JWL Issue #024: Tasting Box Wines

October 16, 2018

I’ll be in Budapest when you read this. So expect some stories of Hungarian wine next week.

I’ve been looking into non-bottle wine recently. Bag in box wine, as well as something particularly interesting I’ve discovered recently.

Garcon Wines produce a special kind of bottle that’s recycled and can fit through your letterbox. This could be quite the game changer for at-home wine delivery. I tried their merlot a couple of weeks ago and was really pleasantly surprised.

Any fears I had about the format were very quickly allayed when sticking my nose into the glass. These sorts of wines won’t be good for ageing, but for the vast majority of wine consumption they will offer a great convenience.

It’s an interesting thing as many of you have mentioned to me that it’s difficult to try the online retailers I’ve mentioned, as you only want to buy one bottle. Perhaps Garcon Wines can put an end to that.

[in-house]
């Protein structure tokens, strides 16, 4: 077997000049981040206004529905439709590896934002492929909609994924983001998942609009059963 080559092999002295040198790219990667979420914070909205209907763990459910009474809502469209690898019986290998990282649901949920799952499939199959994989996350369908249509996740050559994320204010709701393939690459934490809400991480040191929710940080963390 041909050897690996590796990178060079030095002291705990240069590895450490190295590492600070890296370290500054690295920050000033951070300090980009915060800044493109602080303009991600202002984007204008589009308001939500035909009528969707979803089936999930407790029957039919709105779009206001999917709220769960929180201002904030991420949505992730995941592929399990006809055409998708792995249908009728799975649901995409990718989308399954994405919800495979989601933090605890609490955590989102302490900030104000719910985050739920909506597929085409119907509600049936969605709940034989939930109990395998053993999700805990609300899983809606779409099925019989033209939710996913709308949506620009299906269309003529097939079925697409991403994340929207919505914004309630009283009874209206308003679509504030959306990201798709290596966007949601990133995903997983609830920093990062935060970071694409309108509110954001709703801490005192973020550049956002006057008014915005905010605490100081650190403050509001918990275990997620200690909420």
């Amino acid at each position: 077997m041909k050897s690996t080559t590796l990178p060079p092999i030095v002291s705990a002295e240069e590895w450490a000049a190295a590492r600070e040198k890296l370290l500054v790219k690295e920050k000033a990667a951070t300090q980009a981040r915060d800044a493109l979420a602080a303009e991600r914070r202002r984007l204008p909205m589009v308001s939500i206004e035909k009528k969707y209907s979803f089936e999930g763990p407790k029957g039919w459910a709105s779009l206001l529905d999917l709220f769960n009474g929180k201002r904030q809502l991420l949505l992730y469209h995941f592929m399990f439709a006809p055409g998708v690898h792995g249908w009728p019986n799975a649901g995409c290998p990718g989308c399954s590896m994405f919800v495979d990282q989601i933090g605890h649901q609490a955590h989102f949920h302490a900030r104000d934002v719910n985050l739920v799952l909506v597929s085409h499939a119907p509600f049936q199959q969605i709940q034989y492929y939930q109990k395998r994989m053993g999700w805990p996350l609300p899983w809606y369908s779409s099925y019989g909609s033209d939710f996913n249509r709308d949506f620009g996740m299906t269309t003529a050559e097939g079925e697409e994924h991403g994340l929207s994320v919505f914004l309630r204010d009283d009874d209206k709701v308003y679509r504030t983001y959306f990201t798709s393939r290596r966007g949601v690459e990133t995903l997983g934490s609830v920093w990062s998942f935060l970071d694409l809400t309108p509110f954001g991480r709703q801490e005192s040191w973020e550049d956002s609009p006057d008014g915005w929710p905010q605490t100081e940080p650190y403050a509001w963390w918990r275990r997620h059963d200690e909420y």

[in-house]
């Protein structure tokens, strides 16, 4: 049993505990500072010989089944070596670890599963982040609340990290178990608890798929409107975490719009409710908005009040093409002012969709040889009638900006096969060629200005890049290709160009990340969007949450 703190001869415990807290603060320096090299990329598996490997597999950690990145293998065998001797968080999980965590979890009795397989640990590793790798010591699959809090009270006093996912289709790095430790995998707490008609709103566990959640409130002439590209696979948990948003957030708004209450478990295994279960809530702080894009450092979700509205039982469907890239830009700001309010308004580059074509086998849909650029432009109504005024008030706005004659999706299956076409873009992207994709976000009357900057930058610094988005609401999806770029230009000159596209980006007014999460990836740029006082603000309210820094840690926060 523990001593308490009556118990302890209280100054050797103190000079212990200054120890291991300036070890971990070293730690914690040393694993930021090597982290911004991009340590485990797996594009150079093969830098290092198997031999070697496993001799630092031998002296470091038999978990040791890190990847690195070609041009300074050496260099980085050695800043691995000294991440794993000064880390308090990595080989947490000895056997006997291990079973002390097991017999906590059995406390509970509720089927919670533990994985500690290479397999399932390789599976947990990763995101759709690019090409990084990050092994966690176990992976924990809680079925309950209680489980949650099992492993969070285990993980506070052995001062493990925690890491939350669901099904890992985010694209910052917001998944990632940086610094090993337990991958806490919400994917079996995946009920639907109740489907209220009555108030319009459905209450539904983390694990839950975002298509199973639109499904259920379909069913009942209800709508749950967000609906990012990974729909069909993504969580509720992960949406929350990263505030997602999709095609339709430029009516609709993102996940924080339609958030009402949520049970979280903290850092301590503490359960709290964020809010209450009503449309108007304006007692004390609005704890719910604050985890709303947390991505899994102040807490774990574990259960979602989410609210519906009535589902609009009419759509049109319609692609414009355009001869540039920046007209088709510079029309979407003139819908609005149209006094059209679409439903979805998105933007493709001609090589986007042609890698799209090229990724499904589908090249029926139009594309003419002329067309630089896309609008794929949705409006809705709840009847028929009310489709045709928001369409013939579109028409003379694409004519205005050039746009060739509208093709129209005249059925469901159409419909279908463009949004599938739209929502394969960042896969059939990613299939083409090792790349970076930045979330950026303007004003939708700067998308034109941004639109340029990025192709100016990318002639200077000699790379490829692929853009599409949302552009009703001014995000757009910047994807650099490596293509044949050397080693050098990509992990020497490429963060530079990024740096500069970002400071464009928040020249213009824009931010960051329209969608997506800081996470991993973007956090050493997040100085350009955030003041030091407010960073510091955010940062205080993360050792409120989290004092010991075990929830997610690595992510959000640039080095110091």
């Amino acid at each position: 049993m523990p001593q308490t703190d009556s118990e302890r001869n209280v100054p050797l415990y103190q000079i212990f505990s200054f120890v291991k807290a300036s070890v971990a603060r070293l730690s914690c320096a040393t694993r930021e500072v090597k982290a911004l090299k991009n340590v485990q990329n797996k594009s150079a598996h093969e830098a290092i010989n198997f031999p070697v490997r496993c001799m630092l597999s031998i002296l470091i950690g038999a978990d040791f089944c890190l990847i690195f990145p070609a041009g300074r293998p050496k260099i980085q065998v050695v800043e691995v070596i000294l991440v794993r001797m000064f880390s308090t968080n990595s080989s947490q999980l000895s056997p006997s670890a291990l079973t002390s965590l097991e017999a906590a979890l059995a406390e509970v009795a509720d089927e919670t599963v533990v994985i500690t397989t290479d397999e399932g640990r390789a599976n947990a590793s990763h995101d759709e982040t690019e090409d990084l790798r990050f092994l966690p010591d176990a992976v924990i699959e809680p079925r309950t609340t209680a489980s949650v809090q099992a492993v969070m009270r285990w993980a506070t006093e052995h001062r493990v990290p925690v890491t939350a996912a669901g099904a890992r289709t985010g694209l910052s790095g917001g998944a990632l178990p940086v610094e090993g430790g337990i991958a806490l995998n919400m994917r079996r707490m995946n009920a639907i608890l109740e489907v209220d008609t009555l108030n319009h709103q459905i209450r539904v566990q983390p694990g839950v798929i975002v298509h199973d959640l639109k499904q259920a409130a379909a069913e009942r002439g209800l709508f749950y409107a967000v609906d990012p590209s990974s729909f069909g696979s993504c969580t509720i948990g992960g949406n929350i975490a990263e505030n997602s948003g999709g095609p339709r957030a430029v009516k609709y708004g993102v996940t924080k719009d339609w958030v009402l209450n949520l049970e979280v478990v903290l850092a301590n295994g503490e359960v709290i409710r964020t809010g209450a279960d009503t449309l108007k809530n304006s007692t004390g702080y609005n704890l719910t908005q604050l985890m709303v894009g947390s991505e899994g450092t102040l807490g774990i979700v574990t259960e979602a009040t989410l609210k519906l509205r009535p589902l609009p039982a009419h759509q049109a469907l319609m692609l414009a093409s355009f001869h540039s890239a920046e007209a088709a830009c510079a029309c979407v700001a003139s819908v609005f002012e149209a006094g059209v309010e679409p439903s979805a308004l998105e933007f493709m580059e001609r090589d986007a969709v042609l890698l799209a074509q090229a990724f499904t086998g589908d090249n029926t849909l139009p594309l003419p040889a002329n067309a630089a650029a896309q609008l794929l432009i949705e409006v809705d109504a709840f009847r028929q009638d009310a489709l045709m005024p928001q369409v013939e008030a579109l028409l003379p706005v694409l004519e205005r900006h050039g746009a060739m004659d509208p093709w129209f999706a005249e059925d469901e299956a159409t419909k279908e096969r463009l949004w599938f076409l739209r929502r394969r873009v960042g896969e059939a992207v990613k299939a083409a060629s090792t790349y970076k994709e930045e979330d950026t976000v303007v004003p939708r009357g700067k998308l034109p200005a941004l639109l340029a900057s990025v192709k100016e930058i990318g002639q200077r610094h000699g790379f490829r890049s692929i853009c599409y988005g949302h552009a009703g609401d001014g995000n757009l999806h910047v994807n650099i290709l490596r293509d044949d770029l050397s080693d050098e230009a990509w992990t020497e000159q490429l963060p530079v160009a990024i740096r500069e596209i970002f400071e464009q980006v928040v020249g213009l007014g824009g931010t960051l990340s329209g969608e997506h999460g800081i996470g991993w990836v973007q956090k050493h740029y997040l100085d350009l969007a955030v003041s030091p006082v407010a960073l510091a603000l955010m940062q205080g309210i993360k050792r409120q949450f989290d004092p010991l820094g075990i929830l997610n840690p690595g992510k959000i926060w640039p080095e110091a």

Boxed wines are a great concept. Instead of opening a bottle and leaving it to go to waste, a boxed wine allows you to have any number of glasses without wasting the rest. Win win all round.

The Weingut Straka Blaufränkisch from BIB Wine (£33.50 for 2.25l) is a peppery but fresh red that will be great for anyone who likes pinot or gamay. This is fantastic chilled, but pretty decent out of the fridge as well. 

When in Rome are an Italian-specialist and I recently tried their Refosco (£25.99 for 2.25l). This is a brilliant all-rounder red (with a really fun name: refosco). Great with food, but just as tasty without. This is bold and balanced, with strong fruit and great pepper throughout. 

Finally, Le Grappin make an incredible bourgogne aligoté do a couple of ‘bagnum’ (magnum of wine in a bag) wines. Their chardonnay is very good, though at the slightly higher range (£25.95 for 1.5l). 


Oxygen and wine are not friendly bedfellows. Wine that gets exposed to too much oxygen becomes oxidised. The result is fruit flavours reduce, and flat aromas remain. 

A great tip if you’re not finishing a bottle of wine, is to keep empty half-bottles of wine around. Pour your leftover wine into the half bottle, so that there is less oxygen in the bottle. It will improve the length of time the wine will stay fresh for. 

Oxygen plays an affect in the winemaking process as well, but we will be covering that off shortly with the new series: how wine is made.



This means something is slightly fizzy. Some natural, still wines end up a little pétillant, but it’s more commonly referred to lighter styles of sparkling wine.

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